“But canstow playen racket, to and fro?”
Troilus and Criseyda by Chaucer
The rules of tennis have not changed for centuries. Stripped of its special rules for serving and chases, the game is simple to understand. Each player strives to get the ball over the net and in doing so may use any wall – as in squash. The scoring is the same as in lawn tennis (15, 30, 40, deuce, advantage), except that the score of the winner of the last point, and not that of the server, is called first. A set is won by the first player to win six games. So, if the score is five games all, there is a final deciding game. At the conclusion of each game the winner of that game has his score called first.
As in lawn tennis singles or doubles can be played. The length of the Royal Tennis Court is approximately one and a half times the length of a lawn tennis court: its width a fraction more than the width of a doubles Lawn Tennis Court. Halfway between the two ends a net stretches from side to side of the court. In the centre the height of the net is the same as a Lawn Tennis net. At either end the net is higher, in fact, five foot.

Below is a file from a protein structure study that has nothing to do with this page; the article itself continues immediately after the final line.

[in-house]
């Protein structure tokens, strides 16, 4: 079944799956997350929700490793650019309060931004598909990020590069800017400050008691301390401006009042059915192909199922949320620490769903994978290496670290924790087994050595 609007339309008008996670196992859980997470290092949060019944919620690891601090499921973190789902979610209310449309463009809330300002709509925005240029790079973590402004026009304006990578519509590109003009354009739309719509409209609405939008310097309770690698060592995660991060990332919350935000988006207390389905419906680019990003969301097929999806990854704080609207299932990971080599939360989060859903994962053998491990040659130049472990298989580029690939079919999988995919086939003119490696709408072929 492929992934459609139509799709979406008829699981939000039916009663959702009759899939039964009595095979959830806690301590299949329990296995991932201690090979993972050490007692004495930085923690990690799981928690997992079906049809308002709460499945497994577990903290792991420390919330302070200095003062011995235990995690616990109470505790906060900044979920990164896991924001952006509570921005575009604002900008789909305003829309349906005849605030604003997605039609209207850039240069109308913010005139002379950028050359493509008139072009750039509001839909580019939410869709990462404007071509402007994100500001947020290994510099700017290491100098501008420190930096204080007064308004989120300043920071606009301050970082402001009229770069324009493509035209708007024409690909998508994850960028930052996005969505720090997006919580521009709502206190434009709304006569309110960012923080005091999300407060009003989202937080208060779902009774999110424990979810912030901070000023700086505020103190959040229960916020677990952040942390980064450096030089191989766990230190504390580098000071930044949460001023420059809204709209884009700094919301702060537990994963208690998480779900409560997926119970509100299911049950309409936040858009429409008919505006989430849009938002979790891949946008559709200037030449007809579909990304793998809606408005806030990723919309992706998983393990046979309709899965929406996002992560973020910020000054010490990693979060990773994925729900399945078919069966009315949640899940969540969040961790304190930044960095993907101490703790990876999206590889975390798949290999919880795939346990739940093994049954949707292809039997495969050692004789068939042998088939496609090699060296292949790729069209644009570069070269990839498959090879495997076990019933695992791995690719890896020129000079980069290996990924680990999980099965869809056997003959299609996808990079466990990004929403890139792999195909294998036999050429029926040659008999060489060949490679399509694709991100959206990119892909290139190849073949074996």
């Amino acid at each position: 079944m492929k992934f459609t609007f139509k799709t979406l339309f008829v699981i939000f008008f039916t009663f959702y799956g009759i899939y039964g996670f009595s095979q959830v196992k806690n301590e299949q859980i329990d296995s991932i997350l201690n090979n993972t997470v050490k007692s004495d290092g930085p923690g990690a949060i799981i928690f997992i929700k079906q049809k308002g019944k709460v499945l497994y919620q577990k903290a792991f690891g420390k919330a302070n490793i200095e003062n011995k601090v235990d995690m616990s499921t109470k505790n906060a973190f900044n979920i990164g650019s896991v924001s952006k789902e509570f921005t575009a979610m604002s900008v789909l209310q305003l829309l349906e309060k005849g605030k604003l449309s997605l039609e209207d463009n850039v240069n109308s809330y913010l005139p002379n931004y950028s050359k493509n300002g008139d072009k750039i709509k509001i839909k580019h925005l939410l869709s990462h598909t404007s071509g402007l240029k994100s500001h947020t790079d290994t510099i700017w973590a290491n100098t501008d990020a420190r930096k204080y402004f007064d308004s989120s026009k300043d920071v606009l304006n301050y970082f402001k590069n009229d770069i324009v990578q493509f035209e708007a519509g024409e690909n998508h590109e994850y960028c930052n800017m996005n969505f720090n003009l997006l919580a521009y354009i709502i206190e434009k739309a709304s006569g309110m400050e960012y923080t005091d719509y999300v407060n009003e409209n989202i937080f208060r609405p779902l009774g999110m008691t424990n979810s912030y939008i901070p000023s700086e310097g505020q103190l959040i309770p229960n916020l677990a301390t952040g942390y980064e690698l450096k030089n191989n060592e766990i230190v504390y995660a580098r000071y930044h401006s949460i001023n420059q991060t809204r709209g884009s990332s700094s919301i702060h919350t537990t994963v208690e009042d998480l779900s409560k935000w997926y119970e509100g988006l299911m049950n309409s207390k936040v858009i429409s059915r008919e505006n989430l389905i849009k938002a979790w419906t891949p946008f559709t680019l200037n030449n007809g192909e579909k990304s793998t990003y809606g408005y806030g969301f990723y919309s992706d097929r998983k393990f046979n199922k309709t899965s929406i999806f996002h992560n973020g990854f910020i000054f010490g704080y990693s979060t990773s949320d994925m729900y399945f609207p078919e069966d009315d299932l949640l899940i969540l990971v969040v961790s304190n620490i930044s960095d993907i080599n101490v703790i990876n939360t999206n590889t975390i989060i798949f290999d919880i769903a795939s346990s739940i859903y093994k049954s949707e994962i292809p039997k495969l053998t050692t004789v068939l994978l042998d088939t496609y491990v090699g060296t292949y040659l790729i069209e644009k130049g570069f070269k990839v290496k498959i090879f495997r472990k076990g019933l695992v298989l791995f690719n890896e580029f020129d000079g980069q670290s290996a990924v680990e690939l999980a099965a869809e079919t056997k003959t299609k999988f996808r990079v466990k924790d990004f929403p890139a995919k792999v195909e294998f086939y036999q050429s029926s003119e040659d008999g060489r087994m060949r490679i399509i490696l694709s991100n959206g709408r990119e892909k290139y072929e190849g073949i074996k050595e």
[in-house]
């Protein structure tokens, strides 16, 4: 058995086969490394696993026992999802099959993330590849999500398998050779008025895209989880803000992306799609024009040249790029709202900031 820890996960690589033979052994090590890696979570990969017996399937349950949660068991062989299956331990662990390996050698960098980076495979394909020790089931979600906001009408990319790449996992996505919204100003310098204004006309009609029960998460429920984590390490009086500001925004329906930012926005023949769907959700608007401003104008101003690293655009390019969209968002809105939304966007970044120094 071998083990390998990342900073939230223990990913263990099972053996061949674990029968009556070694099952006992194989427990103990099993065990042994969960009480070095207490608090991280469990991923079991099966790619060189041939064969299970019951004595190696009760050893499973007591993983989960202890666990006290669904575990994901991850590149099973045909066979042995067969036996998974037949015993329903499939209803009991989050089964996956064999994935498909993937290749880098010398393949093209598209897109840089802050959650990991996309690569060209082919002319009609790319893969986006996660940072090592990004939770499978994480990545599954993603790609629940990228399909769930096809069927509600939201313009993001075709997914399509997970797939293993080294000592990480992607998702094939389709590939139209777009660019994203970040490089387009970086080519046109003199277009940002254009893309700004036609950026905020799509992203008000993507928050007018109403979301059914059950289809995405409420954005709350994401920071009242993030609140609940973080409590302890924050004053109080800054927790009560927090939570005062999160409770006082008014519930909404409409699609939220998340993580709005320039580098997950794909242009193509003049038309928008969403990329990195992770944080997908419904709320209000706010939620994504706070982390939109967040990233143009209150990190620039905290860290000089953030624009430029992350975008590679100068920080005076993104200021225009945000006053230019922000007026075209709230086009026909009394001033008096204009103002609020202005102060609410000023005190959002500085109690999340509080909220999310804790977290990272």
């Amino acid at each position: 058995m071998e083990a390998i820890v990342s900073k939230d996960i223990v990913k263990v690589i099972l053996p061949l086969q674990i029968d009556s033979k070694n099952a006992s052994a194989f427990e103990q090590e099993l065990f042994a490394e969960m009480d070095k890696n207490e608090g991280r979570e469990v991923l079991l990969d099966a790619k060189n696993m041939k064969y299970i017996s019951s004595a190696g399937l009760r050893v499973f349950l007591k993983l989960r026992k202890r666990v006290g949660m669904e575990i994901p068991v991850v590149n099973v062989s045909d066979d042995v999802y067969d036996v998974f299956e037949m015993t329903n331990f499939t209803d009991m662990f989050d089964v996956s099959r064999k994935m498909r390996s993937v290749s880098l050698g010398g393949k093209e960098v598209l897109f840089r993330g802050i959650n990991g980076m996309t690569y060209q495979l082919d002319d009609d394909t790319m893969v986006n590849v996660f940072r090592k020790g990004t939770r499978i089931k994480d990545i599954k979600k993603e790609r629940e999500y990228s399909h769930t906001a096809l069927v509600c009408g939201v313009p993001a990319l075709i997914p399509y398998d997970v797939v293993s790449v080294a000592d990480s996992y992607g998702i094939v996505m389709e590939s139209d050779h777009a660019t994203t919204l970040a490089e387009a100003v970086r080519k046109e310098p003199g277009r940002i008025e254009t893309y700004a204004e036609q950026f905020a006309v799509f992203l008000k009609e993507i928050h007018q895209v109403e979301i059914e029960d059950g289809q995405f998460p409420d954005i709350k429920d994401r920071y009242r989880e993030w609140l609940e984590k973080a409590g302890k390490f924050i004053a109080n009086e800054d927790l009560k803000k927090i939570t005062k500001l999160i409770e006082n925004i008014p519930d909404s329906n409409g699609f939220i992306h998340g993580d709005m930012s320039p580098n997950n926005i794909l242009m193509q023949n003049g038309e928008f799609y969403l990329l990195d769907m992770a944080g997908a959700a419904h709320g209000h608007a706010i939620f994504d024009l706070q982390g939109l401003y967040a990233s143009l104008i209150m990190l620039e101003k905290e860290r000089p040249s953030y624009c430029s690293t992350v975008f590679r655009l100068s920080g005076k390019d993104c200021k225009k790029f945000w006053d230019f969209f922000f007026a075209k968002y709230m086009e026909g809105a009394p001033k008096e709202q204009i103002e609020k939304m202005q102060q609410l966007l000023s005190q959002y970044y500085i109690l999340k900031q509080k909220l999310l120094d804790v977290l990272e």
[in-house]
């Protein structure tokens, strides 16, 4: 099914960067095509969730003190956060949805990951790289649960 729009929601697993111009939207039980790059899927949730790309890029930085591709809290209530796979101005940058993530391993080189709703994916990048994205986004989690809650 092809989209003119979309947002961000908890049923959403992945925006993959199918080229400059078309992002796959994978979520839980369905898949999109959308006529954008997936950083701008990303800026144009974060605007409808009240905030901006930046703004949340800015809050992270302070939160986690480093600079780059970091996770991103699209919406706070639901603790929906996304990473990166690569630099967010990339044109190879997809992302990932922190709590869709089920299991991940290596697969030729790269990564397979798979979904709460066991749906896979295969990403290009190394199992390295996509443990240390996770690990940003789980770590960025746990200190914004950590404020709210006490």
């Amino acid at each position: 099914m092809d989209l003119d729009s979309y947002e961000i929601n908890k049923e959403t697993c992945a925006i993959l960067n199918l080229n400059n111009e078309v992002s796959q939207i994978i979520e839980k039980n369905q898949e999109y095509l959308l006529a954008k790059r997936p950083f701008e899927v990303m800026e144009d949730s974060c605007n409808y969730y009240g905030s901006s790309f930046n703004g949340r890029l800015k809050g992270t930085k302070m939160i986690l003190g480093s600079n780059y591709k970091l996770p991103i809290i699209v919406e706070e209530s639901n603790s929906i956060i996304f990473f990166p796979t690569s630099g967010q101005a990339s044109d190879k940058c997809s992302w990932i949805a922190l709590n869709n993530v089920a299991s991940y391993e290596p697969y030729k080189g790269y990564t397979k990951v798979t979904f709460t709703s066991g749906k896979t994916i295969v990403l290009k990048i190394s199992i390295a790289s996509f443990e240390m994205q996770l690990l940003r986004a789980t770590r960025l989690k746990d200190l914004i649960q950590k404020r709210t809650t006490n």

Various features of a tennis court are still known by their original French names. Thus the long opening at the end of the service side of the court (behind which spectators can sit and watch a game) is known as the “Dedans”. At the opposite end of the court the buttress projecting from the wall is known as the “tambour” and the wooden opening near it is called the “grille”. These details are shown on the court plan:
More information follows about the game of tennis, the skills required and the equipment that is used: